Firstly, in early May 2020, the EU organised an international pledging conference to raise funds for the development of vaccines, therapeutics, and diagnostics. Later, a second conference was organised. These conferences can be regarded as a double-edged sword: On one side, they provide support for WHO’s goal to develop vaccines, therapeutics, and diagnostics as global public goods – goods that should benefit everyone equally. According to von der Leyen, the intention is not to distribute these exclusively among EU member states, but to make them available and affordable worldwide. On the other side, the conferences position the European Commission and the EU as leaders for COVID-19 solidarity, thereby sidelining WHO as the main platform for global coordination on international health priorities.
The EU pledging conferences are an example of “fast multilateralism”, but their focus is only on the development of vaccines, therapeutics, and diagnostics for one infectious pandemic disease, leaving other pressing health challenges neglected. Questions remain as to how more structural investment in and with WHO can be created to sustain global health multilateralism and create a sustainable impact on people’s health.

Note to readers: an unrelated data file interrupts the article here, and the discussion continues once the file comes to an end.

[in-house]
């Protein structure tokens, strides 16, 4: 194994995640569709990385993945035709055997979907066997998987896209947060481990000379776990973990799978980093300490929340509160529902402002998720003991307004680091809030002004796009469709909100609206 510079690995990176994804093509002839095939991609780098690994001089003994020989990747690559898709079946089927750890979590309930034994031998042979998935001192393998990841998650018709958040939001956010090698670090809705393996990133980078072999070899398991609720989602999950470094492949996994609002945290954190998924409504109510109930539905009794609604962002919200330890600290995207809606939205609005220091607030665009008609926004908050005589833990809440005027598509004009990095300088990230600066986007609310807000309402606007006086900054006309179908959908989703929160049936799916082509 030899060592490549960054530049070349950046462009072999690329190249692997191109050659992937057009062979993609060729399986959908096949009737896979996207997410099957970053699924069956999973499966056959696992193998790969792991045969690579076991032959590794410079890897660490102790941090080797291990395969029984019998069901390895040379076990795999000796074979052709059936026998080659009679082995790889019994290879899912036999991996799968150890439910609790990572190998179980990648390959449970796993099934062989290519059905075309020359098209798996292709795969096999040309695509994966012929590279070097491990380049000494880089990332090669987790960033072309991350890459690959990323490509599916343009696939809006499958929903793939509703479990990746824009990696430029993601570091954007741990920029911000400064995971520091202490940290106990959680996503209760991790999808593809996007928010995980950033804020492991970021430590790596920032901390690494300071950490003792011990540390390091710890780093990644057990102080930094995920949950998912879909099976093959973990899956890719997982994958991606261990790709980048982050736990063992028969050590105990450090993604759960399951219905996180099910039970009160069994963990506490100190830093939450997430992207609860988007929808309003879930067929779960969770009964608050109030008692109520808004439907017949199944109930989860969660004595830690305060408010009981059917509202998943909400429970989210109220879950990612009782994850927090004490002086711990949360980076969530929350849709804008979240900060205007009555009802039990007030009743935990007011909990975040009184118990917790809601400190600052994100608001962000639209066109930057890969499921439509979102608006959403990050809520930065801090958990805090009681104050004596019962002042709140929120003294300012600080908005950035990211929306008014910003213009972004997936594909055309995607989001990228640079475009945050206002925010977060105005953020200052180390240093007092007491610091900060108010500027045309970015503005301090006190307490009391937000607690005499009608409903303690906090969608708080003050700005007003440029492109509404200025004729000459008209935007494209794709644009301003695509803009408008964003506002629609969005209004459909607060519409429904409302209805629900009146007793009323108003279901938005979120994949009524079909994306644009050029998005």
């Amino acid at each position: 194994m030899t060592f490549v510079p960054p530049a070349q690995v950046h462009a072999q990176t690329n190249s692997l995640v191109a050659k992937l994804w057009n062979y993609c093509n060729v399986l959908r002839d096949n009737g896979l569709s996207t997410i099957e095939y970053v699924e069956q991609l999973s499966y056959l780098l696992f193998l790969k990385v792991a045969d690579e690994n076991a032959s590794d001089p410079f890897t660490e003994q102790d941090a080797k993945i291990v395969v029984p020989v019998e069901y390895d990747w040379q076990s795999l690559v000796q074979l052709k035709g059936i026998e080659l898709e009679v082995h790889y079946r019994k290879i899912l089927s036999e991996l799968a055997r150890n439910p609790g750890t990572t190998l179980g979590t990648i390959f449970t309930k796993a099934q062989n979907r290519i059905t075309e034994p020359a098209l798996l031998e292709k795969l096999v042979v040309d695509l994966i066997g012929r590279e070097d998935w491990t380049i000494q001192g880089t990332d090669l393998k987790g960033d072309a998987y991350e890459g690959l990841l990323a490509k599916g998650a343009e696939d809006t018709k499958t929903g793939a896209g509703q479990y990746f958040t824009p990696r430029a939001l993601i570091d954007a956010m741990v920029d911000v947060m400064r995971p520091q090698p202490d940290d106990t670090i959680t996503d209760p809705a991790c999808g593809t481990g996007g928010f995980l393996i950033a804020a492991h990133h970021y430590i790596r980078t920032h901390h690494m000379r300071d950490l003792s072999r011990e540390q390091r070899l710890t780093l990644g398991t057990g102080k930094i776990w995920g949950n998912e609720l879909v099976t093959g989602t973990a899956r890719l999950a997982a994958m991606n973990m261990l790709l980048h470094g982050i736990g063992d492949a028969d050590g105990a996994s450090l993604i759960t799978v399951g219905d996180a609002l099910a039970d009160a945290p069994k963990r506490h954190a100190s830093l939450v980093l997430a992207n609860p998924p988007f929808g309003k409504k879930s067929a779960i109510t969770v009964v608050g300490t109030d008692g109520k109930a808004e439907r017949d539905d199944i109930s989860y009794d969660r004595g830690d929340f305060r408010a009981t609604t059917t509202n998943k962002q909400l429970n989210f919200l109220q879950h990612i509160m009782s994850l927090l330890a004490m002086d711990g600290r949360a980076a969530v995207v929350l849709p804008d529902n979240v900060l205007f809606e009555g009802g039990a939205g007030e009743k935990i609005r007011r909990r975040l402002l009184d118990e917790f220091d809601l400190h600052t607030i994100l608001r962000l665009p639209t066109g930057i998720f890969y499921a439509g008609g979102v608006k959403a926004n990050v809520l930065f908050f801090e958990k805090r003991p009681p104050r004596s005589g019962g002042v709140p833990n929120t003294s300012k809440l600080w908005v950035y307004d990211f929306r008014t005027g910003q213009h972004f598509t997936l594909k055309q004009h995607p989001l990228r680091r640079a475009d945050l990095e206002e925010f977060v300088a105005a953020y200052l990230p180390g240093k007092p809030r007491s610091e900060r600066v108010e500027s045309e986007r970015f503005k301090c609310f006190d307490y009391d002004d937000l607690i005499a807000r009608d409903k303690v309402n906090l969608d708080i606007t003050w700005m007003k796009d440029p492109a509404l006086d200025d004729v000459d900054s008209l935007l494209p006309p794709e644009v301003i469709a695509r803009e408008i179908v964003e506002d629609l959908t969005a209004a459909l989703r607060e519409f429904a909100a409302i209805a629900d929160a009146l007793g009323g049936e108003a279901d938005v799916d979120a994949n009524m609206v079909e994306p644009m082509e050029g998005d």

Secondly, in the first ever virtual World Health Assembly (WHA) – the highest decision-making forum of WHO’s member states – the EU led the development of the main resolution, which focused exclusively on the response to the COVID-19 outbreak. Multilateral support for this resolution came from China and the EU leadership, but not from Russia, the United States, or India – with the latter having a large pharmaceutical sector. The resolution includes four main features: the request for a broad UN response; a call to WHO member states to respect the International Health Regulations, the internationally binding set of rules to prevent, detect, and respond to infectious diseases; a call to international organisations to create a voluntary patent pool for the development of a COVID-19 vaccine to ensure affordable access for all; and the request for WHO to establish an impartial, independent, and comprehensive evaluation of the coordinated international health response to COVID-19.